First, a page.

Looking back to the 2010 Survey, what do we know about budget transparency, participation, and accountability? Why does it matter?
SEND-Ghana works with a network of local government and citizen organizations to monitor the implementation of the US$46 million a year Ghana School Feeding Program (GSFP) that reaches over a million children. SEND’s critical review of the program catalyzed a strong government reaction: the leadership of the GSFP was replaced and a five-member GSFP Review Committee was established. Following SEND’s recommendations, the revised GFSP has subsequently delivered improvements in providing clean, safe water; de-worming for school kids; and delivering adequate stocks of textbooks to the children served by the program.
This is just one of many examples the IBP has documented over the past several years of how civil society and citizens can make real differences in how well government spends public money to address people’s needs. By making public finance management more efficient, effective, and equitable, these efforts have let to better policies and outcomes, especially for people who are poor and marginalized.
This impact would not be possible if the civil society advocates did not have access to timely and useful budget information and opportunities to participate in decision making and monitoring budgets. This is why every two years the IBP conducts the Open Budget Survey, the only independent, comparative, and regular assessment of budget transparency, participation, and accountability in the world. What are the chances that CSOs around the world will have access to this kind of information to enable them to monitor government spending?
We’ll have a better answer to this question when the 2012 Survey is released next week, but there were a number of key findings we can look back on from the 2010 Survey. (Visit www.openbudgetindex.org for complete 2010 Survey results.)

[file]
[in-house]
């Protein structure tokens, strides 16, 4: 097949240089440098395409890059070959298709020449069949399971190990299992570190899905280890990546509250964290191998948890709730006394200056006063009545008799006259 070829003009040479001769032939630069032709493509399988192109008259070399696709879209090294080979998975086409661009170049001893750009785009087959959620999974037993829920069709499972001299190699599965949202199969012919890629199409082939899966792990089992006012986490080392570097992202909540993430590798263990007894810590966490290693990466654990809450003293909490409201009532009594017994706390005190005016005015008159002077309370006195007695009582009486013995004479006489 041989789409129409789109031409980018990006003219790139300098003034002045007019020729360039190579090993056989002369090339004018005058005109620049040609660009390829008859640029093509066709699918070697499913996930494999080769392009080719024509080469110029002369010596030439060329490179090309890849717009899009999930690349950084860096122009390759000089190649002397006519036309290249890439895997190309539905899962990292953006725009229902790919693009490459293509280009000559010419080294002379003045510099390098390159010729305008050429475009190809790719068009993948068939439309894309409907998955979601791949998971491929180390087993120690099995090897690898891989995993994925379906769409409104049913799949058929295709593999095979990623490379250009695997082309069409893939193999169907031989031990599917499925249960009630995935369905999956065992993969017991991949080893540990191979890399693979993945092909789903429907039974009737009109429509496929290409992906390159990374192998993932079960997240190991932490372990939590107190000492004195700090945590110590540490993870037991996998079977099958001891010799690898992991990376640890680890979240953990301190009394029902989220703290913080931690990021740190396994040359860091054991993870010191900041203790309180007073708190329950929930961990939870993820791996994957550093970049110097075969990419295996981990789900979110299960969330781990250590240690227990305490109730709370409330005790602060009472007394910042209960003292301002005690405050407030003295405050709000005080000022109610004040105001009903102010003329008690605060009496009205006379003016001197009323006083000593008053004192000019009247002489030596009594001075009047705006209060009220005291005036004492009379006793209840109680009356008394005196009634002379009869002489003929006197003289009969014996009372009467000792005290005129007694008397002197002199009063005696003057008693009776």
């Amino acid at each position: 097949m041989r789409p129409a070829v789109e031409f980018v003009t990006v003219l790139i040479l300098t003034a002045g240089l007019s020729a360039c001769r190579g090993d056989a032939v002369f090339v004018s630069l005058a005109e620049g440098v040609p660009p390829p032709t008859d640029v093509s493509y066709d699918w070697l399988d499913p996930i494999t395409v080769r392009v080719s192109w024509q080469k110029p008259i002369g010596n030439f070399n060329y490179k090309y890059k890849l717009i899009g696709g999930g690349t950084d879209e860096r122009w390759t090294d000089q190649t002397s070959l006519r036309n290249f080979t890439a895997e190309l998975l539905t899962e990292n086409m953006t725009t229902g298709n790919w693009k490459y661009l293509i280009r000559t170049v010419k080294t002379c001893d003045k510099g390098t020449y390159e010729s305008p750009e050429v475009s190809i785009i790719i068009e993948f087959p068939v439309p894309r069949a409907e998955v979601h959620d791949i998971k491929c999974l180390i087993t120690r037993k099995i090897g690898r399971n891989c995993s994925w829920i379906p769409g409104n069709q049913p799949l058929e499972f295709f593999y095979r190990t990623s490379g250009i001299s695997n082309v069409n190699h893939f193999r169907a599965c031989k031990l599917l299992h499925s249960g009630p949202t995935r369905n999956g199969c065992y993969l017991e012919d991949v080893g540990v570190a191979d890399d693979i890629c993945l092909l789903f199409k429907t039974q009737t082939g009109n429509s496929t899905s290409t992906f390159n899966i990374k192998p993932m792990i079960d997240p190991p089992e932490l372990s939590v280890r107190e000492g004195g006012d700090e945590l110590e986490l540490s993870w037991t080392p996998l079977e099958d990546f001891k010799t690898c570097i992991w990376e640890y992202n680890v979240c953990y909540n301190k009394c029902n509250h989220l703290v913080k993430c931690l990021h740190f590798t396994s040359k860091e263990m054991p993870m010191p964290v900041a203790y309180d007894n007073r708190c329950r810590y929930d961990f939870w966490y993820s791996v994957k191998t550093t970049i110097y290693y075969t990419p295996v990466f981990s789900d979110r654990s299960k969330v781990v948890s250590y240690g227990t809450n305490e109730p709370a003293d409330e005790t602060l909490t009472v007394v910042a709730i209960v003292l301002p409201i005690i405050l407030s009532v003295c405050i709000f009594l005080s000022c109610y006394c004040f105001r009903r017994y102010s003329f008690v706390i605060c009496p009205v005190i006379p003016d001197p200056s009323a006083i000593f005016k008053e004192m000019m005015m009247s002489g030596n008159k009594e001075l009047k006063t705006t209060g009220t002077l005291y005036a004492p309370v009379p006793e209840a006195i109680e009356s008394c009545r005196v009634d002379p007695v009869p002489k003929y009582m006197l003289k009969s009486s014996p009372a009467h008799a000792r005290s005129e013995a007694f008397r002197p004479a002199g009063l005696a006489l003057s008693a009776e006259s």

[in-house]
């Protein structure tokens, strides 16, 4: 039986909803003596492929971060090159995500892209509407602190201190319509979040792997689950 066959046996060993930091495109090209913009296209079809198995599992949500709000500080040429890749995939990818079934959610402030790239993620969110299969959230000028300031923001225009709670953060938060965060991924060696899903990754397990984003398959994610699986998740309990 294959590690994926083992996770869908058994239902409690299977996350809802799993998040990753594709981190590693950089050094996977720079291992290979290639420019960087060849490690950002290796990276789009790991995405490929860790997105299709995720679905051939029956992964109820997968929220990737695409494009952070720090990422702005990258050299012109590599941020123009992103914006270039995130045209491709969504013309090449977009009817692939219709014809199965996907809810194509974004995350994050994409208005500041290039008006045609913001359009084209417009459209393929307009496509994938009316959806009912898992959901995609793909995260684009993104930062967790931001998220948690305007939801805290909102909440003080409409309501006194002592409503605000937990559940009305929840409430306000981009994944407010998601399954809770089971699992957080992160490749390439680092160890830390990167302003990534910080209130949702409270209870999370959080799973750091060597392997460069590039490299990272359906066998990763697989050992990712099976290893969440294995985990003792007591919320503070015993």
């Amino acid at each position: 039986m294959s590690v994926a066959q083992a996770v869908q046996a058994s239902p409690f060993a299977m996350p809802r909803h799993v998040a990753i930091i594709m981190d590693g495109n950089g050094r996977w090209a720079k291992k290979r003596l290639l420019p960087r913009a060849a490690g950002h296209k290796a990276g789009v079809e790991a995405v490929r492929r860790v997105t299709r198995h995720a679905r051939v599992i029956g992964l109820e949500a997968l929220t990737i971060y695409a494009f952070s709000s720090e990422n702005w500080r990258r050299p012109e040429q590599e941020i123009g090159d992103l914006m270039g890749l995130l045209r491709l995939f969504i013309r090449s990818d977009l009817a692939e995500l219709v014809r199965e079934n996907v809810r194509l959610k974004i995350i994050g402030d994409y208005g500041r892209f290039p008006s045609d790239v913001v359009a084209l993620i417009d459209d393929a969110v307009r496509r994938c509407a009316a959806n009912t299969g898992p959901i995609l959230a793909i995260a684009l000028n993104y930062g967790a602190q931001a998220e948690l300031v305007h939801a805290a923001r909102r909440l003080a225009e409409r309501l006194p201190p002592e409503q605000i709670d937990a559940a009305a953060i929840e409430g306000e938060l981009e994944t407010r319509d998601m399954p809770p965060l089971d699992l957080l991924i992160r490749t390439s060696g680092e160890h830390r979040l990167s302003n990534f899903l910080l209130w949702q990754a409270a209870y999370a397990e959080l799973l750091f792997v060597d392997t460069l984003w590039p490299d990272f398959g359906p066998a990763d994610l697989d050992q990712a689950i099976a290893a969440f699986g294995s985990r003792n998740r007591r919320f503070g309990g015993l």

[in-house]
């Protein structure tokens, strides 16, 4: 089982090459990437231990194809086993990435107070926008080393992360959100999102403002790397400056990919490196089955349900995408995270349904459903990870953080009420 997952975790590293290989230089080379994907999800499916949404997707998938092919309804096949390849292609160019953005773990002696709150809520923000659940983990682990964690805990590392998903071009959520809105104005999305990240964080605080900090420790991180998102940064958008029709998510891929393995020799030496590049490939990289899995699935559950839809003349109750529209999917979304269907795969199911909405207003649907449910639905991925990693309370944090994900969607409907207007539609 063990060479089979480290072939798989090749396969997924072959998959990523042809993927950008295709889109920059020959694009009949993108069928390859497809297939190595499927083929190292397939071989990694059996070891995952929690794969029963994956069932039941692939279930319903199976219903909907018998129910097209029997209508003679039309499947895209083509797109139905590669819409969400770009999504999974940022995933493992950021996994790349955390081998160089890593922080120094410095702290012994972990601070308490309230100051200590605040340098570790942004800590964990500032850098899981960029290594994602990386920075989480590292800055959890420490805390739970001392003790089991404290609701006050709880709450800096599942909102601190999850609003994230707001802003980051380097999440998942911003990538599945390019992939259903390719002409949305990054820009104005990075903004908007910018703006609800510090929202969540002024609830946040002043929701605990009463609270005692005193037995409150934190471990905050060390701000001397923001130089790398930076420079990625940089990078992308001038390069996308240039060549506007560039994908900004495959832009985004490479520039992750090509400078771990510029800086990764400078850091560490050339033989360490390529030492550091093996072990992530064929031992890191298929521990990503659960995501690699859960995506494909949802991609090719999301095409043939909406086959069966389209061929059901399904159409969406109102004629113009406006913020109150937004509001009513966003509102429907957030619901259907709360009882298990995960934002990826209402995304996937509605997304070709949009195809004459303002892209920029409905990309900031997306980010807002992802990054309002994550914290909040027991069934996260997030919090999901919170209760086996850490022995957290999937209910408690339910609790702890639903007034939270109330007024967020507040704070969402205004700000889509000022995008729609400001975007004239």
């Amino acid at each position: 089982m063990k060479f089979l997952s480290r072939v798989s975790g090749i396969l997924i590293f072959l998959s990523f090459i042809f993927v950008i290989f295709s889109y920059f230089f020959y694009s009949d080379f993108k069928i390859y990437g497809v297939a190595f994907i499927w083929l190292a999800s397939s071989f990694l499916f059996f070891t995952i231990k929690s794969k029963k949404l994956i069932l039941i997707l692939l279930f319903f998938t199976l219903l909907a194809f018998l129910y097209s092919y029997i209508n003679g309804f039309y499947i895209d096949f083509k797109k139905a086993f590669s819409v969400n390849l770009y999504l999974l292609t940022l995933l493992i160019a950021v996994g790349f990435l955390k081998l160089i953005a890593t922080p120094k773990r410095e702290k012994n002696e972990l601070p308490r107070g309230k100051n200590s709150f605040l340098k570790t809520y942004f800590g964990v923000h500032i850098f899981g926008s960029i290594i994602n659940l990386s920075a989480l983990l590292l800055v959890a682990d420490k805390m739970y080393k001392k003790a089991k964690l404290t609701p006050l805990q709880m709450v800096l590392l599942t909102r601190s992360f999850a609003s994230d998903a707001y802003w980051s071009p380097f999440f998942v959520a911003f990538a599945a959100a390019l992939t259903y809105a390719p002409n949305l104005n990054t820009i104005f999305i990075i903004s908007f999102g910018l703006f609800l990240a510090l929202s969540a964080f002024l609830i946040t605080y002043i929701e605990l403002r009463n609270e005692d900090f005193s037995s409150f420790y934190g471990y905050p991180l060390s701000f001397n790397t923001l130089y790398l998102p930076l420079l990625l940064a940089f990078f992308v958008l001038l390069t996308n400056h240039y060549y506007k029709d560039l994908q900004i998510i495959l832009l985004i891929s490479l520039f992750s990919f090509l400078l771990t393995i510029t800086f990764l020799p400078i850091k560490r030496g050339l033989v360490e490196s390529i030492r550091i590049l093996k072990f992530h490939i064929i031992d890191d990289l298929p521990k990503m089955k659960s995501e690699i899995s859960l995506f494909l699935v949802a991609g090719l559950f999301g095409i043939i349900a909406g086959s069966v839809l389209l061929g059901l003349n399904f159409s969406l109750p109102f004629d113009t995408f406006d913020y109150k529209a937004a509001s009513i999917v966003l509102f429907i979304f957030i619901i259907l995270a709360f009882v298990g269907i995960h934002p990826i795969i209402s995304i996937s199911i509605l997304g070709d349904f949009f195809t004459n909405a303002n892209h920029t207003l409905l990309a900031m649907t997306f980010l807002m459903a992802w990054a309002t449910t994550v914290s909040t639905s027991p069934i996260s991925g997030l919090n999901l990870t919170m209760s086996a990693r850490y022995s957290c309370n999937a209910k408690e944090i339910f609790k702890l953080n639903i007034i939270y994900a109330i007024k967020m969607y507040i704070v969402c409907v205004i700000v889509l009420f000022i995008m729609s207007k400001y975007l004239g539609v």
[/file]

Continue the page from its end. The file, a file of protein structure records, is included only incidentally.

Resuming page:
- The overall state of budget transparency is poor. Only 20 countries had OBI scores above 60 and could be characterized as providing their citizens with enough budget data to enable them to develop a comprehensive analysis and understanding of their national budgets.
- The general trend toward open budgets was nonetheless favorable. There was improvement, especially among countries that provided little information to begin with. The average OBI score for the 14 countries that performed worst in the OBI 2006 has gone up from 25 to 40 in the OBI 2010. Similar improvements were found in some of the countries assessed for the first time in the OBI 2008, including Afghanistan, Liberia, and Yemen.
- Audit institutions and legislatures face challenges. The 2010 OBS found that budget oversight was weak in a significant number of countries assessed. Both legislatures and supreme audit institutions often lacked the independence, resources, and capacity to effectively play their oversight role.
- There are many simple steps to opening up budgets that governments are failing to undertake. The 2010 Survey found one of the quickest, and virtually costless, steps the governments can take to open their budgets is to publish on their websites the documents that they are already producing for internal purposes but withholding from the public. Oversight institutions could do more to use their existing legal authority to the fullest. For instance, supreme audit institutions could publish more information in their audit reports and they (and legislatures) could do more to involve the public.
The Open Budget Survey 2012 will be released globally on 23 January 2012. Will it show that the overall state of budget transparency continued to improve? Who will top the list? Who will show the biggest gains and losses in the OBI? What does the new section assessing public participation tell us about how governments are engaging their citizens? How has the strength of SAIs and legislatures changed?
For the most up-to-date information about the 2012 release, go to www.internationalbudget.org, “Like” us on Facebook at https://www.facebook.com/InternationalBudgetPartnership, and follow us on Twitter at @OpenBudgets.